To answer the question, of course it matters. Head coach Mack Brown would say that the cardinal sin of his offense is to become one-dimensional. Now, the seventh-year Texas coach must search his roster for legitimate receiving threats to complement what should still be an explosive ground game.
You can pencil in Tony Jeffery at flanker. The senior-to-be was just the eighth-leading receiver in 2003, with fewer total yards (91 on eight grabs) than even a pair of running backs (Benson, Brett Robin) and tight ends (Bo Scaife, David Thomas). Yet those who have watched Jeffery throughout his collegiate career can attest that the former Houston Klein QB may have been the most acrobatic WR on the team during the past three seasons. Case-in-point: his gravity-defying 52-yard grab on the game-winning drive against Kansas State midway through the fourth quarter. Jeffery went airborne as if sprung from a catapult to pull down one of Young's moonballs. Other than the fourth down quarterback sneak at the goal line, Jeffrey turned in the most significant offensive play of the 24-20 comeback win.
He caught 11 passes for 112 yards as a sophomore and blocked a punt against Kansas State and Tulane. He also set up the first score of the 2001 season when he, as a freshman, blocked a New Mexico State punt in the end zone that Phillip Geiggar recovered for a TD. You may recall that the speedster picked up a Rod Babers' blocked punt in the 21-7 win at A&M that season and returned it 23 yards for the game's first score.
We're looking for RS-freshman Limas Sweed to have a breakout spring and emerge as the starting SE when Texas opens the 2004 season on September 4 against North Texas. Although Roy Williams was listed at 6-5, offensive coordinator Greg Davis concedes (and recent NFL combine numbers confirm) the measurement may have been a tad generous by a couple of inches.
Sweed is a true 6-5. And his downfield gait is remarkably reminiscent of the Legend's. A three-year letterman at Washington Brenham, nearly half of Sweed's 72 career catches (for 1,684 yards) went for touchdowns. At the very least, he has all the tools to carry on the legacy that Roy, B.J. and Sloan brought to the Forty Acres.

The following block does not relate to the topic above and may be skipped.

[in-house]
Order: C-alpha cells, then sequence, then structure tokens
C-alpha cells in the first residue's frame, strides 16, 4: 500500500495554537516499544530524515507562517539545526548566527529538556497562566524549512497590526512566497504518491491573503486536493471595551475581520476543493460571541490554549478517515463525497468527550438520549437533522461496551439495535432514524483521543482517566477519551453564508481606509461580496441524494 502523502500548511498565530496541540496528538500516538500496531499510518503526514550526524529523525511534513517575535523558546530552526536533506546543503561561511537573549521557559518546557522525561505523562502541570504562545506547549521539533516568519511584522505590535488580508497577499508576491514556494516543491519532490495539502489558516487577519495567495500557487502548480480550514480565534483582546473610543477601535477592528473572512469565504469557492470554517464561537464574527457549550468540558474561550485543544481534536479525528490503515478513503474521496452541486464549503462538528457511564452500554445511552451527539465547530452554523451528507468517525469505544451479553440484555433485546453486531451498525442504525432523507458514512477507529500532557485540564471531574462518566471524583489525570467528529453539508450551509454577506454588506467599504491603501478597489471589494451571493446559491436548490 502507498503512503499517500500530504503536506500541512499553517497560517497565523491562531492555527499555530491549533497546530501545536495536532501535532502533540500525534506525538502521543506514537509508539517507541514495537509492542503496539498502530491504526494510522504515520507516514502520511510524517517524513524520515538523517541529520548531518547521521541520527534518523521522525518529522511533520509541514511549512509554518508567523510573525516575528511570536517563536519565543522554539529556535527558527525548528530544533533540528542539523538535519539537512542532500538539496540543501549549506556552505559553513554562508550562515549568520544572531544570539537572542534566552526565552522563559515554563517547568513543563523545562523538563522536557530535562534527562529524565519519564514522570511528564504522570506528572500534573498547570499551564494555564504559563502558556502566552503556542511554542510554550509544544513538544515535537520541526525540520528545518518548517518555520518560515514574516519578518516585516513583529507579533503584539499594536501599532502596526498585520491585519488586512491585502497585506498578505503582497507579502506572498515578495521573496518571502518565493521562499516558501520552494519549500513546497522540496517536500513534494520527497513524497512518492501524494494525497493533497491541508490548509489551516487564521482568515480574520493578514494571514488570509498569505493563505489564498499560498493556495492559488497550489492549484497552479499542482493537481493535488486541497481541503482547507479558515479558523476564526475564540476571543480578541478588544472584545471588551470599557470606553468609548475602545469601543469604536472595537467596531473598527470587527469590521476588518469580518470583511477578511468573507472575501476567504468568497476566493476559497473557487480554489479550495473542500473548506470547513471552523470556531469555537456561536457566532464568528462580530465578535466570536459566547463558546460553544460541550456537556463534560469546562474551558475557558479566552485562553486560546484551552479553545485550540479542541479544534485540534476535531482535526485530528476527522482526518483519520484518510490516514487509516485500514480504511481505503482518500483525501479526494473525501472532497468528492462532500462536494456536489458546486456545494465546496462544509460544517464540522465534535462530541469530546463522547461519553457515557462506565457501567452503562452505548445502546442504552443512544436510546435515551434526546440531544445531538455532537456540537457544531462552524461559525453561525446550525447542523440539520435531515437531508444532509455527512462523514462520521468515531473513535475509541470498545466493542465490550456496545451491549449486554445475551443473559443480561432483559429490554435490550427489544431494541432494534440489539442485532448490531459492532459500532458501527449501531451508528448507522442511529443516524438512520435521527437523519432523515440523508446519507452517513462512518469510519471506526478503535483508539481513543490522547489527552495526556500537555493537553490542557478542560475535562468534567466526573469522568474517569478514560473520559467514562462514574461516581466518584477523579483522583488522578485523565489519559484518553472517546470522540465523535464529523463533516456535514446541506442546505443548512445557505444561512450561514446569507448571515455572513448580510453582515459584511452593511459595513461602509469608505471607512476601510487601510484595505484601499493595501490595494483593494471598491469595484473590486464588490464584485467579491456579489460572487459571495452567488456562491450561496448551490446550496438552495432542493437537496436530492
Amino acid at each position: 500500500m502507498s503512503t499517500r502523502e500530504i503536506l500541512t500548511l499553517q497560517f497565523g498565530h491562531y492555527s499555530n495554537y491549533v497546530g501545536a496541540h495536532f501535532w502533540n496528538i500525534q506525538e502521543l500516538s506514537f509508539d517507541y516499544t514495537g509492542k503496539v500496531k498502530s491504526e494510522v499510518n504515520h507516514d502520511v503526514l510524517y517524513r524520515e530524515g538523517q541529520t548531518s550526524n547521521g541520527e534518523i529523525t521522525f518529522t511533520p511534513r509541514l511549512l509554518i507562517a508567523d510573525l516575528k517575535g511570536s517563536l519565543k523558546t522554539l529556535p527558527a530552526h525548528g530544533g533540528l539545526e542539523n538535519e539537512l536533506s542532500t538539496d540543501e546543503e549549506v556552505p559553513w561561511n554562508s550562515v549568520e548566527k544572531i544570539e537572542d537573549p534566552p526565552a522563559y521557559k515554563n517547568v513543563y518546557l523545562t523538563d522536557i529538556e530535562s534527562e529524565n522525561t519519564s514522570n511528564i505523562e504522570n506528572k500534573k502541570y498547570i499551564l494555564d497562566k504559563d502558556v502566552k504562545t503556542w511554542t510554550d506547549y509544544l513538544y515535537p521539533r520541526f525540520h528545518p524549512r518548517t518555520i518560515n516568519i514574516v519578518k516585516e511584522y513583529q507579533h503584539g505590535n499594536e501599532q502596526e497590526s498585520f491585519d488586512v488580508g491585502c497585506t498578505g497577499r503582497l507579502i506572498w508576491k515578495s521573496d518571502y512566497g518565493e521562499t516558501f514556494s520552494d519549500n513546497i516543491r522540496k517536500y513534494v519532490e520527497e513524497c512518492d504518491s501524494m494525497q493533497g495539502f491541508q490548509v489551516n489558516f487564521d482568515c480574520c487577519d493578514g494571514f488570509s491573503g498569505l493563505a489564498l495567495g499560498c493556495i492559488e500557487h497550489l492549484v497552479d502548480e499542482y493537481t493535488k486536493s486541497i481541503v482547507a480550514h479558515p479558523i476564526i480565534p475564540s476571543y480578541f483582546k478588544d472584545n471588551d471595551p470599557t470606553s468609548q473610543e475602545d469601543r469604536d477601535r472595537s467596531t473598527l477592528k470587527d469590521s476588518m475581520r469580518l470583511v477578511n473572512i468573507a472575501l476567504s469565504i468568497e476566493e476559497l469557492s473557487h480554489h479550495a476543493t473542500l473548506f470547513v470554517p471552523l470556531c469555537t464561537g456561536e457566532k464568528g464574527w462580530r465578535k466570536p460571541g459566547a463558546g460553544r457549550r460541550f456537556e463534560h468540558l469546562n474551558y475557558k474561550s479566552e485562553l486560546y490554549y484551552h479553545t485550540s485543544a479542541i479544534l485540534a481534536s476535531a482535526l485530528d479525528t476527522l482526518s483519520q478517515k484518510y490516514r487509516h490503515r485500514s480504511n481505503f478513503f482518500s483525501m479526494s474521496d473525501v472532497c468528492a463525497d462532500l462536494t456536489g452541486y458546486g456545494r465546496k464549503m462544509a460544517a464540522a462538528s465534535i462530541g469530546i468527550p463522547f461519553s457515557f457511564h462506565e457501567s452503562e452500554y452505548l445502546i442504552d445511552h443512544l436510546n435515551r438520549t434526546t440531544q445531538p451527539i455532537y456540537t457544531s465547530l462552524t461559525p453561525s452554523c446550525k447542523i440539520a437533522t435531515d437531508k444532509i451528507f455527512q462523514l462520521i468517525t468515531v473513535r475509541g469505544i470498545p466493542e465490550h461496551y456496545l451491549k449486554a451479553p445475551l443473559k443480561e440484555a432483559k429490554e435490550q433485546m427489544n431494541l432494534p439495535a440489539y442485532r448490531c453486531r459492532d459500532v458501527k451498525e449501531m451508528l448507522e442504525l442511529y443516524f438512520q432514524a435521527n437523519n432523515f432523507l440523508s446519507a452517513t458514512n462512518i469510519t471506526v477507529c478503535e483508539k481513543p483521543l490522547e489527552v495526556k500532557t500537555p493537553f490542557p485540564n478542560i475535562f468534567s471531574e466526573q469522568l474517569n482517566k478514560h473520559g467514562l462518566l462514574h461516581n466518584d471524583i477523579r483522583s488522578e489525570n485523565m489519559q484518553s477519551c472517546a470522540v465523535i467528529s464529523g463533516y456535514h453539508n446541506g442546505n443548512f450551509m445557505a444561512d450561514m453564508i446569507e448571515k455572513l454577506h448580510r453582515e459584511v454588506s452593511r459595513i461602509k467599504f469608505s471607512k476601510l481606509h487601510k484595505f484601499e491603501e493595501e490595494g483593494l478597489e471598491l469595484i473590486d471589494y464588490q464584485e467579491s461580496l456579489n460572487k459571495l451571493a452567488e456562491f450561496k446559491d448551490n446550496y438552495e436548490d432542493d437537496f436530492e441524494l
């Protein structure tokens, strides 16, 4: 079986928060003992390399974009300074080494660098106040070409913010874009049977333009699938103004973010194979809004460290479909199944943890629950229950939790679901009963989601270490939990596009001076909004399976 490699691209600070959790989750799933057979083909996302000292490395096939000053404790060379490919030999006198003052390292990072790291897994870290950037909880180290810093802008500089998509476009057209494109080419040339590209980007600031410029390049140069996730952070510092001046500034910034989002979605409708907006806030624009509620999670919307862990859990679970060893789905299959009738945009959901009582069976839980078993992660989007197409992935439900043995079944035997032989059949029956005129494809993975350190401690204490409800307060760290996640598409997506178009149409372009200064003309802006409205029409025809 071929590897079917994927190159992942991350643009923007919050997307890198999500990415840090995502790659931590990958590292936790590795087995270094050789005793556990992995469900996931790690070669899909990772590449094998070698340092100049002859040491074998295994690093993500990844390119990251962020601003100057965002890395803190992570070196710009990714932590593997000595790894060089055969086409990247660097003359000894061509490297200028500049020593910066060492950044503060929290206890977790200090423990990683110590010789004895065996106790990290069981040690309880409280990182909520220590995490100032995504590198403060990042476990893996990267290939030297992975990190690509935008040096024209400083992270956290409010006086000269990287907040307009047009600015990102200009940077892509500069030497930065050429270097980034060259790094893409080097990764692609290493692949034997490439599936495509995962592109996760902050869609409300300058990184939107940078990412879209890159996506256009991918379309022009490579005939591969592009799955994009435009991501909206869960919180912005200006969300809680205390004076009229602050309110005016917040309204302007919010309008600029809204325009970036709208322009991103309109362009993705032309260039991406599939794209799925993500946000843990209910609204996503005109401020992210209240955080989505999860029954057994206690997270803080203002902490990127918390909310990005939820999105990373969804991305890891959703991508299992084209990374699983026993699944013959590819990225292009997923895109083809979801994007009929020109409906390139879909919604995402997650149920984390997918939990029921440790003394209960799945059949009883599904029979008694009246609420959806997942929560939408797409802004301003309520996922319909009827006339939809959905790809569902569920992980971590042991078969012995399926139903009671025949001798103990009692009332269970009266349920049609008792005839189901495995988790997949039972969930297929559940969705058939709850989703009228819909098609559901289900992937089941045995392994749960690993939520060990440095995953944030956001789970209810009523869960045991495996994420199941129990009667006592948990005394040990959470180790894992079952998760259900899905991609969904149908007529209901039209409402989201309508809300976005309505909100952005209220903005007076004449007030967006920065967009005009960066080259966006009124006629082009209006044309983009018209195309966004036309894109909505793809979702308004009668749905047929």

Senior Brian Carter (5-11, 185) has two years of eligibility (he redshirted in 2002 while nursing a hamstring injury) and could finally factor into the offense. His touches last season amounted to backing up Jeffrey as the holder on FG attempts. He participated in nine games as a true freshman in 2001, his highlight play a 21-yard TD grab against Kansas.
RS freshman Tyrell Gatewood (6-2, 190) will get a serious look, although he saw most of his action at QB while a senior a Tyler Chapel Hill. There's also another redshirt frosh at the spot in Billy Pittman. The Cameron Yoe product was two-time District 18-3A Most Valuable Player at QB and was Texas' scout team running QB last season (Brown said his first team D "never could catch him"). Pittman is expected to remain the scout team QB and could immediately become the No. 3 QB if Young, Mock or Matt Nordgren were injured.
The surprise of August two-a-days was mighty-mite walk-on WR Eric Enard (who is generously listed at 6-3, 200). Enard made grab after eye opening grab against Thorpe Award semifinalist CB Nathan Vasher. The West Orange-Stark product had just one reception (six yards against Baylor) in all of 2003 but has three years of eligibility to show the folks on Saturdays a little more of what he demonstrated against Texas' best DBs late last summer.
RS-sophomore Dustin Miksch (6-0, 180) will also be part of the mix until what is arguably the nation's best collection of freshman receivers will report in August.